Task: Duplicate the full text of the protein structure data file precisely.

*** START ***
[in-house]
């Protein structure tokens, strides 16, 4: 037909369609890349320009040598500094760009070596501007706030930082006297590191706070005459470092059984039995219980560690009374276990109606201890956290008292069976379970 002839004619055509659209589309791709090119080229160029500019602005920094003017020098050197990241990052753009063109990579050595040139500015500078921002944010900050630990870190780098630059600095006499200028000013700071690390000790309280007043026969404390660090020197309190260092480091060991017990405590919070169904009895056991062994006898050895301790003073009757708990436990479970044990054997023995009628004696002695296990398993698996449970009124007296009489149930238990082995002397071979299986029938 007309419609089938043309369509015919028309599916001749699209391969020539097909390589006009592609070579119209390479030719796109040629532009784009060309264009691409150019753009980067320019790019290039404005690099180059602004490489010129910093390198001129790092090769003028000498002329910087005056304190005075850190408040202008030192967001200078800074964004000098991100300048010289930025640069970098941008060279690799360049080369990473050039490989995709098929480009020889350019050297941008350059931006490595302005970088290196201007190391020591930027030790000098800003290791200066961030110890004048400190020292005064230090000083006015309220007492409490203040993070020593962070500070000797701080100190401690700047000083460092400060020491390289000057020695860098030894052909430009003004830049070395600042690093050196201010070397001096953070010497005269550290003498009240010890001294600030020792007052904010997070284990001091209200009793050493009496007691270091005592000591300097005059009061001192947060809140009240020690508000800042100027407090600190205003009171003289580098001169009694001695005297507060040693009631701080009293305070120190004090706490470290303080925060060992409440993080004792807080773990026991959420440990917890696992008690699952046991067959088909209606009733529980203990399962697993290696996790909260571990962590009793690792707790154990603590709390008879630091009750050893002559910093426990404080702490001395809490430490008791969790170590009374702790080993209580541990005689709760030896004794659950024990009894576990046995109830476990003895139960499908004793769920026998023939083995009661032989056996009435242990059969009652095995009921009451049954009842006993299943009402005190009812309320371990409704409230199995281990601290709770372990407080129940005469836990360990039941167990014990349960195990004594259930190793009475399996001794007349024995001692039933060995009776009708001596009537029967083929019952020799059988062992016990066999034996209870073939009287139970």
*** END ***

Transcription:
[in-house]
């Protein structure tokens, strides 16, 4: 037909369609890349320009040598500094760009070596501007706030930082006297590191706070005459470092059984039995219980560690009374276990109606201890956290008292069976379970 002839004619055509659209589309791709090119080229160029500019602005920094003017020098050197990241990052753009063109990579050595040139500015500078921002944010900050630990870190780098630059600095006499200028000013700071690390000790309280007043026969404390660090020197309190260092480091060991017990405590919070169904009895056991062994006898050895301790003073009757708990436990479970044990054997023995009628004696002695296990398993698996449970009124007296009489149930238990082995002397071979299986029938 007309419609089938043309369509015919028309599916001749699209391969020539097909390589006009592609070579119209390479030719796109040629532009784009060309264009691409150019753009980067320019790019290039404005690099180059602004490489010129910093390198001129790092090769003028000498002329910087005056304190005075850190408040202008030192967001200078800074964004000098991100300048010289930025640069970098941008060279690799360049080369990473050039490989995709098929480009020889350019050297941008350059931006490595302005970088290196201007190391020591930027030790000098800003290791200066961030110890004048400190020292005064230090000083006015309220007492409490203040993070020593962070500070000797701080100190401690700047000083460092400060020491390289000057020695860098030894052909430009003004830049070395600042690093050196201010070397001096953070010497005269550290003498009240010890001294600030020792007052904010997070284990001091209200009793050493009496007691270091005592000591300097005059009061001192947060809140009240020690508000800042100027407090600190205003009171003289580098001169009694001695005297507060040693009631701080009293305070120190004090706490470290303080925060060992409440993080004792807080773990026991959420440990917890696992008690699952046991067959088909209606009733529980203990399962697993290696996790909260571990962590009793690792707790154990603590709390008879630091009750050893002559910093426990404080702490001395809490430490008791969790170590009374702790080993209580541990005689709760030896004794659950024990009894576990046995109830476990003895139960499908004793769920026998023939083995009661032989056996009435242990059969009652095995009921009451049954009842006993299943009402005190009812309320371990409704409230199995281990601290709770372990407080129940005469836990360990039941167990014990349960195990004594259930190793009475399996001794007349024995001692039933060995009776009708001596009537029967083929019952020799059988062992016990066999034996209870073939009287139970």